Experimental infusions for each condition were repeated at least three times. Results were graphically displayed and the half time to achieve a new steady state for drug delivery (t50) was determined. Data are reported as the mean ± sd of the multiple trials. Results were compared using analysis of variance followed by a Bonferroni correction for the onset experiments and by unpaired, two-tailed t-test for the offset and pump start-up experiments (Prism 2.0, GraphPad Software, San Diego, CA).
Onset of Drug Delivery by Continuous Infusion
We evaluated the kinetics of drug delivery onset via the Y-piece and CVC lumen under several conditions. To simulate the initiation of a new drug infusion at a low total flow rate (model infusion of MB = 0.5 mL/h, carrier = 1.5 mL/h), we started the MB infusion with only NS filling the drug limb of the Y-piece (“unprimed”). There was a substantial lag in the appearance of the marker dye at the tip of the CVC (mark E, Fig. 1). Measurable amounts of the marker MB were not detected until more than 15 min had passed. The time to achieve half of the steady-state delivery (t50) was 23.5 ± 2.1 min and the predicted steady-state delivery rate was not achieved for more than 40 min (Figs. 2 and 4).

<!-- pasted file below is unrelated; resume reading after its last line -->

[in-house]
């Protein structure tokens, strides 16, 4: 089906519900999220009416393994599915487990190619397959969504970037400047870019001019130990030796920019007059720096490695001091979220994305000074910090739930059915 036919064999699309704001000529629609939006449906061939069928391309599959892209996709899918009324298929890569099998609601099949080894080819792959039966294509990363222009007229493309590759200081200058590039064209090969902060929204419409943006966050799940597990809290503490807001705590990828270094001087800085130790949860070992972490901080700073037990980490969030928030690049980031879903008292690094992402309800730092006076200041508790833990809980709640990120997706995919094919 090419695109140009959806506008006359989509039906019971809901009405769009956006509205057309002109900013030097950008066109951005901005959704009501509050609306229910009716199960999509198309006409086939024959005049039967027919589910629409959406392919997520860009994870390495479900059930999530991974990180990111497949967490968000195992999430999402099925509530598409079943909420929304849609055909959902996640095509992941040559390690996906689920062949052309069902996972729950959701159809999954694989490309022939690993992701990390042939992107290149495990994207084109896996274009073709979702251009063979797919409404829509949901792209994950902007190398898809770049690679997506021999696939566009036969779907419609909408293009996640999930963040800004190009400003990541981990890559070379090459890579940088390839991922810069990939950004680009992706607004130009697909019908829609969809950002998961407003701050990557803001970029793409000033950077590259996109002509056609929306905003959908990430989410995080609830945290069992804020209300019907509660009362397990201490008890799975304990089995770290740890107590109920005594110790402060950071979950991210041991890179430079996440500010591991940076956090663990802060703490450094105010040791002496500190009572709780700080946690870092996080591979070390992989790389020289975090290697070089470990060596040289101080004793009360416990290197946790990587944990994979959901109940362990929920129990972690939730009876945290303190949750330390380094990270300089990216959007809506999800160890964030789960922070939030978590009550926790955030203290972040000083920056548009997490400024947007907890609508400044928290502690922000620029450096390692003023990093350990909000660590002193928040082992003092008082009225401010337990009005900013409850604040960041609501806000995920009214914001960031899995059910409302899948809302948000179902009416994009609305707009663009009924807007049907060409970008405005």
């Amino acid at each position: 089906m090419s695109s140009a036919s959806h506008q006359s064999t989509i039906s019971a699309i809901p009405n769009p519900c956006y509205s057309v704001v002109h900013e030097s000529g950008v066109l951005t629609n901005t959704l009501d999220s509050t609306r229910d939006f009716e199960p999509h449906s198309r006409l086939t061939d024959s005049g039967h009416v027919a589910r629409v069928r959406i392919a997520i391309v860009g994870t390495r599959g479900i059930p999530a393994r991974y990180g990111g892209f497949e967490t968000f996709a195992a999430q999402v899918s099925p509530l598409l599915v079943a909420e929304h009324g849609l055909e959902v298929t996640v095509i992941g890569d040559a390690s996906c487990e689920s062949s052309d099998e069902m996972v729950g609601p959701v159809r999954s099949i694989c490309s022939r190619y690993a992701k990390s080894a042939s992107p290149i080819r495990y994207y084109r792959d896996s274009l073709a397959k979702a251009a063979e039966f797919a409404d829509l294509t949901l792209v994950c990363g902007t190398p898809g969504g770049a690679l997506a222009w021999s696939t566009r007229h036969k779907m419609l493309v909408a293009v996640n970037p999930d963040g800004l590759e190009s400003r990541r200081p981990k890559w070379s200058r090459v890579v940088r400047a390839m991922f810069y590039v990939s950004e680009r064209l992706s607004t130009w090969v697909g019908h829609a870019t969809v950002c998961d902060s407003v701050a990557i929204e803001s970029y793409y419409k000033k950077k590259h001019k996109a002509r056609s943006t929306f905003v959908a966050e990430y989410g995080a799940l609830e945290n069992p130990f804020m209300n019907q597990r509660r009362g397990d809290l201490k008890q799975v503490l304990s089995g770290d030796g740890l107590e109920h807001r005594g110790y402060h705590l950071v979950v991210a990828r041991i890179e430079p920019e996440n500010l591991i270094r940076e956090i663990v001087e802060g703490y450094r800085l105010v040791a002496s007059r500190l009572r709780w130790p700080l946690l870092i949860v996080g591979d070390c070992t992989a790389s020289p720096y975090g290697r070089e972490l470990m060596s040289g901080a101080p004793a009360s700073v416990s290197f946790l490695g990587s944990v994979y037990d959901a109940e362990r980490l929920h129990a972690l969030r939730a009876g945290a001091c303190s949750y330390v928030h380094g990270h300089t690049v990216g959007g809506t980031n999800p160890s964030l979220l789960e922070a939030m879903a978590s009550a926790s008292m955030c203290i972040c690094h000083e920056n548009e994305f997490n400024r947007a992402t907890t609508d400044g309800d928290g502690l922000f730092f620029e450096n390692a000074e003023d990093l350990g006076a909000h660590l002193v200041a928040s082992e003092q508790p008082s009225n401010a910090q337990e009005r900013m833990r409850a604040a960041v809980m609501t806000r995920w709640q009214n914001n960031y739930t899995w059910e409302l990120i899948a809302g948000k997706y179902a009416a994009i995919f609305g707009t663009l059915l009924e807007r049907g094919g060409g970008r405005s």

Simulating the resumption of a drug infusion that had been halted for some time while continuing to administer carrier fluid, we primed the drug limb of the Y-piece with MB (“primed”). Under low total flow conditions, the t50 with MB priming was reduced to 12.7 ± 0.6 min and steady-state delivery was achieved in about 20 min (Figs. 2 and 4, Table 1).
Based on our previous work, we predicted that increasing carrier flow and thus total system flow would hasten the onset of drug delivery. This prediction was tested by initiating the MB infusion (0.5 mL/h) into a carrier stream flowing at 11.5 mL/h. With the drug limb of the Y-piece filled only with NS (“unprimed”), the t50 for onset was 15.7 ± 2.9 min, significantly faster than the delivery at the low total flow rate with the unprimed drug limb. With priming of the Y-piece drug limb, delivery of the MB was further accelerated, resulting in a t50 of 5.2 ± 0.8 min (Figs. 2 and 4, Table 1).
Offset of Drug Delivery
To simulate the cessation of drug delivery via a CVC infusion (offset), we ran an infusion of the model drug MB until steady-state levels were reached. The MB infusion was then terminated. The carrier flow rate was adjusted to preserve the same total flow through the system. At low total system flows (2 mL/h), the offset t50 was 11.6 ± 0.8 min. At the high total system flows (12 mL/h), delivery offset was substantially faster. The measured t50 was 3 ± 0.5 min (Figs. 3 and 4, Table 2).